The use of black and white photography also allowed Zanuck, associate producer Elmo Williams, and directors Andrew Marton, Ken Annakin, and Bernard Wicki to incorporate a few bits of stock World War II footage (mostly of German troops). Black and white photography also lessens the marked differences between location shots and material shot in studio sets, not to mention the special effects shots which featured miniatures.
OK, you might be wondering, so the movie was expensive and starred many stars of the time, but is it good? The answer is yes, since it remains the only major movie to attempt to convey the scope and drama of the D-Day landings from a multinational viewpoint. Saving Private Ryan, made six years ago by Steven Spielberg, may be more graphically and technically accurate in its depiction of the D-Day landing, but it is told from the viewpoint of a single squad of GIs (a fact cited by many overseas reviewers writing in other Web sites).
It shows the invasion from the vantage points of many who were involved, from the Allied and German high commands to the French civilians caught in the crossfire between liberators and occupiers. It tries to be true to most of the major facts and most, if not all, of the characters were real and said what the movie quotes them as saying.
Of course, The Longest Day does suffer from the “Hollywood” treatment of historical events. Some characters are obviously composites; Richard Burton’s Flight Officer David Campbell and Eddie Albert’s Col. Newton are nowhere to be seen in Ryan’s original book), while others (Jeff Hunter’s doomed Sgt. Fuller) are clearly fictitious Everyman soldiers created to give audiences human glimpses at the thousands of troops – 200,000 in the initial landings, plus 3 million more based in the British Isles – who fought and died in the invasion.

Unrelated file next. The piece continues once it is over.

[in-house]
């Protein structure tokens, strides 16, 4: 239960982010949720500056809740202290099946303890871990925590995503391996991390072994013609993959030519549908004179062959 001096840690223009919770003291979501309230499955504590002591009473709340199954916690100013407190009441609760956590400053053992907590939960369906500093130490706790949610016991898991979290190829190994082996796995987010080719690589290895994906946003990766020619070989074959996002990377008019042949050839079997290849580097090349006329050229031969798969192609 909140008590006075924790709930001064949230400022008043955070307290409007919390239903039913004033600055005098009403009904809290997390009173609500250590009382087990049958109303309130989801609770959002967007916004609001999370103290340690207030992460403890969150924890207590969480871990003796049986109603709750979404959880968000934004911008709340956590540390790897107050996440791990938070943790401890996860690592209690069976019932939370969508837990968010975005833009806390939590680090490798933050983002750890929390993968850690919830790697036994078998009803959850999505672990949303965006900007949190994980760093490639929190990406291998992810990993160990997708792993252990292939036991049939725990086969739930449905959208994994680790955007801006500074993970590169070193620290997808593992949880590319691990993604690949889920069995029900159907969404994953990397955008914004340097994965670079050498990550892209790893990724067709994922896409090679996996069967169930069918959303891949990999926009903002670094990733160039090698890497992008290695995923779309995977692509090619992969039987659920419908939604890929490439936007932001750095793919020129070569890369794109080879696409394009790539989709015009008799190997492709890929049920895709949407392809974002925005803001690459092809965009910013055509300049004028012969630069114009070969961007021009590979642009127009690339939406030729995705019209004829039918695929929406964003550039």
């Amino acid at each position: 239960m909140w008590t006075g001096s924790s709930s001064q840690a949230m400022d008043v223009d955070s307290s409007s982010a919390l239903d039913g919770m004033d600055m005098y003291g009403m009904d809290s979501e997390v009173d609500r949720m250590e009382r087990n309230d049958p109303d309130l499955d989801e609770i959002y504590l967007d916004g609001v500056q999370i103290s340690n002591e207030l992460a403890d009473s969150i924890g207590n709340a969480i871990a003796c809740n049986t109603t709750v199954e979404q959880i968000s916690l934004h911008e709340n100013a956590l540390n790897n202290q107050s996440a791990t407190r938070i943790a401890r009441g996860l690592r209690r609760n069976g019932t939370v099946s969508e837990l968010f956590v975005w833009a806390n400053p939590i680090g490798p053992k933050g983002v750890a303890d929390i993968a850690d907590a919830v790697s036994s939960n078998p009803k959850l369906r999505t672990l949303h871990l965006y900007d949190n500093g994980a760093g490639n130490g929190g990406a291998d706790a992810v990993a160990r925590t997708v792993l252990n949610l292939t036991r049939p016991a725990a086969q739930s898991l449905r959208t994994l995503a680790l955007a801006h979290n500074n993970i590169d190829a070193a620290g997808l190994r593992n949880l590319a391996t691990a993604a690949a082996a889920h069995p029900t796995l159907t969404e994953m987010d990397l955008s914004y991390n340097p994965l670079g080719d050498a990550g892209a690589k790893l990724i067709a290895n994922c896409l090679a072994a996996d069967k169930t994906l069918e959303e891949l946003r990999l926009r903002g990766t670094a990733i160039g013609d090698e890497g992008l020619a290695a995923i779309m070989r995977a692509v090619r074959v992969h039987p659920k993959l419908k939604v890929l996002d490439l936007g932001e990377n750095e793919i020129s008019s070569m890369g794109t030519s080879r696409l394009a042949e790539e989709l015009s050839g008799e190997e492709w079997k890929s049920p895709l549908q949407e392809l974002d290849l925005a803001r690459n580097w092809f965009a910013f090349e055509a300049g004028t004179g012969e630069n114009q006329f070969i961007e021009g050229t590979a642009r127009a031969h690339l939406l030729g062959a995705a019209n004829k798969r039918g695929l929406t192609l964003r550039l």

There are also some unexplainable errors, such as having American paratroopers jumping from British Lancaster bombers. Most of the airborne troops not carried to Normandy by glider were aboard C-47 (better known as DC-3s) Skytrain/Dakota transports, not the four-engine, twin-ruddered bombers depicted in the movie. And nowhere, according to veterans quoted in Stephen E. Ambrose’s book on D-Day, did Allied troops come ashore yelling like banshees and running ashore with such energy. The troops (as the movie itself points out) were too seasick and tired to hit the beaches in such a manner.
Some of the casting choices are pretty strange. Brig. Gen James M. Gavin here is played by the 50ish Robert Ryan; the real Gavin was 38 in 1944 and boyishly handsome. The same casting misstep applies to John Wayne, who plays Lt. Col. Ben Vandervoort of the 82nd Airborne. Not only does he give some of the required – if somewhat hokey – expository speeches, but Wayne (who demanded a salary much higher than his cast-mates’ $250 grand) doesn’t look like a 30-something light colonel….and Stuart Whitman is a very old-looking lieutenant!
Still, The Longest Day was a popular and critical success. It was a big box office draw, its take earning 20th Century Fox enough money to save the studio from the financial drain of 1963’s Cleopatra. And to this day, even for all its flaws as a movie, it is still a powerful cinematic monument to all who fought on the beaches on June 6, 1944.